Reefer madness: the Controlled Substances Act & the DSM-V
Last week, the American Psychiatric Association released their recommendations for DSM-V, the new edition of the Diagnostic and Statistical Manual of Mental Disorders to be published in 2013. Should the recommendations be adopted, there are some potentially significant effects for those interested in studying, understanding or controlling substance use and abuse. In particular, several changes will most certainly impact the debate over marijuana regulation.
Marijuana is a Schedule I drug per the Controlled Substances Act (CSA), meaning that the government has deemed it 1) has a high potential for abuse, 2) has no currently accepted medical use and 3) there is a lack of accepted safety for use under medical supervision. Schedule II drugs, in contrast, have a recognized medical use subject to “severe restrictions” alongside a likelihood of severe psychological or physical dependence. Schedule III drugs have a lower potential for abuse, a currently accepted medical use and “moderate or low physical dependence or high psychological dependence.” Scheduling impacts both the criminal law (such as federal trafficking penalties) and scientific research. There also may be some impact of federal scheduling on use. Thus, while it is evident that issues with scheduling need to be looked into, the need for effective drug rehab remains.
According to 21 USC Sec. 811, the Attorney General is to consult a set of 8 factors in considering the scheduling of a substance:
(1) Its actual or relative potential for abuse.
(2) Scientific evidence of its pharmacological effect, if known.
(3) The state of current scientific knowledge regarding the drug or other substance.
(4) Its history and current pattern of abuse.
(5) The scope, duration, and significance of abuse.
(6) What, if any, risk there is to the public health.
(7) Its psychic or physiological dependence liability.
(8) Whether the substance is an immediate precursor of a substance already controlled under this subchapter.
How are we to evaluate these factors? Specifically, how do we define dependence liability and potential for abuse (which the DEA states is a “threshold issue,” but which is never defined in the CSA)? First, it is important to have a general understanding of the terms, and then to turn to marijuana, under the DSM-V.
Stanton Peele writes at HuffPo that addiction will make a reappearance in the DSM-V after it was substituted out in DSM-IV in favor of “dependence” . Interestingly, the new manual will separate out substance and behavioral addictions, including gambling in the latter category. It also highlights disorders involving certain compulsive behaviors, such as “hypersexuality,” binge eating and — possibly, pending data — internet addiction. Over at Drug War Rant, though, Steele’s post inspired a discussion about marijuana addiction. Contributing blogger Danny Chapin quotes the former director of the National Institute of Drug Abuse on the real meaning of addiction:
What does matter tremendously is whether or not a drug causes what we now know to be the essence of addiction: uncontrollable, compulsive drug seeking and use, even in the face of negative health and social consequences. This is the crux of how many professional organizations all define addiction, and how we all should use the term. It is really only this expression of addiction – uncontrollable, compulsive craving, seeking and use of drugs – that matters to the addict and to his or her family, and that should matter to society as a whole. These are the elements responsible for the massive health and social problems caused by drug addiction…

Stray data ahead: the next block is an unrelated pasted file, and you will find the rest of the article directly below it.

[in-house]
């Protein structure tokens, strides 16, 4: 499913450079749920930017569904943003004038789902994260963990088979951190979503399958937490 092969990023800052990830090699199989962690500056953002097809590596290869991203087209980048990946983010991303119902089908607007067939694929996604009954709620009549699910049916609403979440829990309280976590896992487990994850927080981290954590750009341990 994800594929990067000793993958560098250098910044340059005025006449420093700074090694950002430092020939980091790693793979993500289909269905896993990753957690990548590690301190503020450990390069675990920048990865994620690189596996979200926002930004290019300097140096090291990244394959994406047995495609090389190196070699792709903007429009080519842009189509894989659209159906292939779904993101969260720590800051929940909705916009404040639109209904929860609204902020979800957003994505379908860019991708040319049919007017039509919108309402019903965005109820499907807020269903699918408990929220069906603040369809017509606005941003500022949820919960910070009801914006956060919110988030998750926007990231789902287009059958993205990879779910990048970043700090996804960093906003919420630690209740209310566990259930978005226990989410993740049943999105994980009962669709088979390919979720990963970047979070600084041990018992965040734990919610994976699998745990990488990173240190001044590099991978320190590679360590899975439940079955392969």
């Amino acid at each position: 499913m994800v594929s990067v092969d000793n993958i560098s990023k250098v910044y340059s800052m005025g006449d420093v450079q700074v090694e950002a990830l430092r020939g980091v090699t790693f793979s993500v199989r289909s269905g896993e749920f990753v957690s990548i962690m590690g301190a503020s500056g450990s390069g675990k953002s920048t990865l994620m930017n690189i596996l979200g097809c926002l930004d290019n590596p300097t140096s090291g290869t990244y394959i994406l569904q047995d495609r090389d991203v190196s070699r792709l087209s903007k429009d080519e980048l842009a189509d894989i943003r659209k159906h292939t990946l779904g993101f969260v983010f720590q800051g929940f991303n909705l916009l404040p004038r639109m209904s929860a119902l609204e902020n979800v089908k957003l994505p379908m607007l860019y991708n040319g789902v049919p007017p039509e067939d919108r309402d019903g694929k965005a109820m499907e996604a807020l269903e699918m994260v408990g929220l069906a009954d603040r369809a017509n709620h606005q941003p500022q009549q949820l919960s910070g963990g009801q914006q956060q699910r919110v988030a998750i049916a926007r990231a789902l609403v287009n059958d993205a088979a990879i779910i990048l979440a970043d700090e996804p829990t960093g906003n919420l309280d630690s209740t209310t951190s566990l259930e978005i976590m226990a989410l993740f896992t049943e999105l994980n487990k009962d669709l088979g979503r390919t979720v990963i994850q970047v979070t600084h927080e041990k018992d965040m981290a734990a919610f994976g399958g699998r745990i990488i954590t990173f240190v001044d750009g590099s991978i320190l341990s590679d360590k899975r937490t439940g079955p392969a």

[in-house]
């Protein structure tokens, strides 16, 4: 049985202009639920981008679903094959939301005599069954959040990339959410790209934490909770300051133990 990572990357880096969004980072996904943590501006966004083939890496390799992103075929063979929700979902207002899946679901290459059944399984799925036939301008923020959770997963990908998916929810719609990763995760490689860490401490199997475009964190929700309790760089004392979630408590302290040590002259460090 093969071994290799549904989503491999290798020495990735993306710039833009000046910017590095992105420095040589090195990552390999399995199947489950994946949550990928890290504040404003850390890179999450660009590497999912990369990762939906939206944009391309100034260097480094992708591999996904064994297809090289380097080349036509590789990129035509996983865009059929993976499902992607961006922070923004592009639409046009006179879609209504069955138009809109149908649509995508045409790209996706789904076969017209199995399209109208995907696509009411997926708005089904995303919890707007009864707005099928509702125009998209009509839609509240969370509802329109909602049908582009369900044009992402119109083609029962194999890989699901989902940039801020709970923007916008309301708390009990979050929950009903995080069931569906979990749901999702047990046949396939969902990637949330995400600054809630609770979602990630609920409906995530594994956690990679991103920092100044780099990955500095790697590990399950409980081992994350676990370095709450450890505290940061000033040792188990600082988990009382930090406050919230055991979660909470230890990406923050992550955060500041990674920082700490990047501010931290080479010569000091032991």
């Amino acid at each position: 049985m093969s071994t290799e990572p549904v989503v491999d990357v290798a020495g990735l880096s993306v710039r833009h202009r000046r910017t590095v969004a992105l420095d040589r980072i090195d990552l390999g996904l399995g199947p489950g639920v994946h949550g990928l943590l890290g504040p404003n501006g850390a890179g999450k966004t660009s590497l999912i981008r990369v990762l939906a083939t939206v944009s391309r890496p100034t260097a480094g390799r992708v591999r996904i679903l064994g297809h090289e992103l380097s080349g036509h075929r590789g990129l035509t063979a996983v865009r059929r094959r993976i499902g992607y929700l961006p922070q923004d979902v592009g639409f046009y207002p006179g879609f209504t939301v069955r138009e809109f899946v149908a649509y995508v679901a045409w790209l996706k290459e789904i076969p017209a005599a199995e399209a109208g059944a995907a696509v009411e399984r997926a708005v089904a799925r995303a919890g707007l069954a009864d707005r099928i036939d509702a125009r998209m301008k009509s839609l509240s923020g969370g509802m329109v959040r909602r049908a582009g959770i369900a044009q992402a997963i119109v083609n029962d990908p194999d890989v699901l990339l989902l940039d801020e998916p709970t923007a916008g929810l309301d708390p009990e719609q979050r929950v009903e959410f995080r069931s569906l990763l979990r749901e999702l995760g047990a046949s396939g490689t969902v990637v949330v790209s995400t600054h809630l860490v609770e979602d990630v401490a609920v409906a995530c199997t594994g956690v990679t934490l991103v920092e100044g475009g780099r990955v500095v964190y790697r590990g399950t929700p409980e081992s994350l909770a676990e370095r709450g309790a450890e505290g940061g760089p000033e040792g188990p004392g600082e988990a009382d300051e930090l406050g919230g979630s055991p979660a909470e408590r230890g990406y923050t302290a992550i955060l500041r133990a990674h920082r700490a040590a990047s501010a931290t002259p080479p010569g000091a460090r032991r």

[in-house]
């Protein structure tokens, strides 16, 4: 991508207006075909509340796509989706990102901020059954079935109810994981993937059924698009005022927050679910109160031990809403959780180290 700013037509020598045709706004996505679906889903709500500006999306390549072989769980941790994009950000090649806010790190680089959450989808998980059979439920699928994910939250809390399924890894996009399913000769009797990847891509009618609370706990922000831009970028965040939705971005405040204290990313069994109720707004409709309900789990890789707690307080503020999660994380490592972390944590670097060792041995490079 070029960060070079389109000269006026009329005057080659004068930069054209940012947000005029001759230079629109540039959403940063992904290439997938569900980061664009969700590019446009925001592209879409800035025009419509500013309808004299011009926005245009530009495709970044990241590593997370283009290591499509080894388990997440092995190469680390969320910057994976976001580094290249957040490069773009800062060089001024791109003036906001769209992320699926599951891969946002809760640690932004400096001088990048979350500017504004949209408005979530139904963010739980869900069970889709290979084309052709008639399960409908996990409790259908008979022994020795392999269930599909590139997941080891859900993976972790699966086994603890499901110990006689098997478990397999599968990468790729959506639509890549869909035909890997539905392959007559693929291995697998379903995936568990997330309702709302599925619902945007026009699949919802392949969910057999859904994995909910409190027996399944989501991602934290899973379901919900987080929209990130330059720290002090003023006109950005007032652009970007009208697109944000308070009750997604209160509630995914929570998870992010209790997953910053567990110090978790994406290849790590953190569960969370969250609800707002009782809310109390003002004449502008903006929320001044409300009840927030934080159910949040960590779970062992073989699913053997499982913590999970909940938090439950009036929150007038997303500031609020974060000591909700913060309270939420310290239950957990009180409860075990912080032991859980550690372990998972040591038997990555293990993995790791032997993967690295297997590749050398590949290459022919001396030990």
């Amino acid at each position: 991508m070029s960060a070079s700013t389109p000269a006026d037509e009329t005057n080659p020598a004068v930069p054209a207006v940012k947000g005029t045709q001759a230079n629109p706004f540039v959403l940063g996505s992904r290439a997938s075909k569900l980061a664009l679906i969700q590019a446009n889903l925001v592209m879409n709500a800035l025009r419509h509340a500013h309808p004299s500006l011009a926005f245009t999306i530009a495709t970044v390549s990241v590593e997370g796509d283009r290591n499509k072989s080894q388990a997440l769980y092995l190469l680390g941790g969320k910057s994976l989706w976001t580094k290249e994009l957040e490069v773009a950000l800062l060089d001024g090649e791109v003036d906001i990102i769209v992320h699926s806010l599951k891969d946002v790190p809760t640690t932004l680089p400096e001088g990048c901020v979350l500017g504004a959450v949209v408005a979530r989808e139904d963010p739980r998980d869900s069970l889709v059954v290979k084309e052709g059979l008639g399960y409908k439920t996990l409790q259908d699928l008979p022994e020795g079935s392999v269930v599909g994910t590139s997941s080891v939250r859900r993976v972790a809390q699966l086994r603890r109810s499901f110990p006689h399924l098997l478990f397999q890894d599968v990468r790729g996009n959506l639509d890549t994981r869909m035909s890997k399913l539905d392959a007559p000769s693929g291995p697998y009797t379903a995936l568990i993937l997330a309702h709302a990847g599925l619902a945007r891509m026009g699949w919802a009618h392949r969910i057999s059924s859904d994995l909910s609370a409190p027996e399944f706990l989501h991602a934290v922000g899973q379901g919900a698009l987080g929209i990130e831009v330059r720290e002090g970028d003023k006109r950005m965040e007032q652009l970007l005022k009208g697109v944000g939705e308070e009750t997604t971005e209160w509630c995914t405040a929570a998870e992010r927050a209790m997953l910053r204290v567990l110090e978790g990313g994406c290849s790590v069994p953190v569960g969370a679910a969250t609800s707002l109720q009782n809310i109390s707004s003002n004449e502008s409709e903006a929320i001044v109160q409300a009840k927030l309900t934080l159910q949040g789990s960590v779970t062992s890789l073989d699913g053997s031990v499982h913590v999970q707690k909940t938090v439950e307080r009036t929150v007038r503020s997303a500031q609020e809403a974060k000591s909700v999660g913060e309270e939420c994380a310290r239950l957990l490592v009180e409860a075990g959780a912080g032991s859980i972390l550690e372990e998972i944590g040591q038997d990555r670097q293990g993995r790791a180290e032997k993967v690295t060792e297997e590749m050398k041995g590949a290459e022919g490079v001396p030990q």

Does marijuana have these effects? It might, according to the APA. DSM-V would introduce the concept of “cannabis withdrawal“ – defined as three or more of the following criteria which develop after cessation of heavy use, and which cause “clinically significant distress or impairment in social, occupational, or other important areas of functioning”:
1. Irritability, anger or aggression
2. Nervousness or anxiety
3. Sleep difficulty (insomnia)
4. Decreased appetite or weight loss
6. Depressed mood
7. Physical symptoms causing significant discomfort: must report at least one of the following: stomach pain, shakiness/tremors, sweating, fever, chills, headache.
Withdrawal is just one criterion used in diagnosing addiction. Still, this is bound to affect those who petition for marijuana rescheduling, and those who oppose it. There have been a number of petitions to reschedule marijuana since the 1970s. (For a detailed overview, see here.) In November, the American Medical Association released a new policy urging that marijuana scheduling be reviewed, “with the goal of facilitating the conduct of clinical research and development of cannabinoid-based medicines, and alternate delivery methods.” Yet opponents of the AMA’s call to action now have a powerful tool thanks to the APA: the DSM-V.
 The APA working group explains, “There was general agreement that “dependence” as a label for compulsive, out-of-control drug use has been problematic. It has been confusing to physicians and has resulted in patients with normal tolerance and withdrawal being labeled as “addicts.” This has also resulted in patients suffering from severe pain having adequate doses of opioids withheld because of fear of producing “addiction.” Accordingly, the word “dependence” is now limited to physiological dependence, which is a normal response to repeated doses of many medications including beta-blockers, antidepressants, opioids, anti-anxiety agents and other drugs.” One blog commenter notes the need for a new word entirely: “I really like the term ‘allergy’ because it helps people understand better that there are some human beings that have a different biological response (a ‘more!’ response) to substances than other people do.”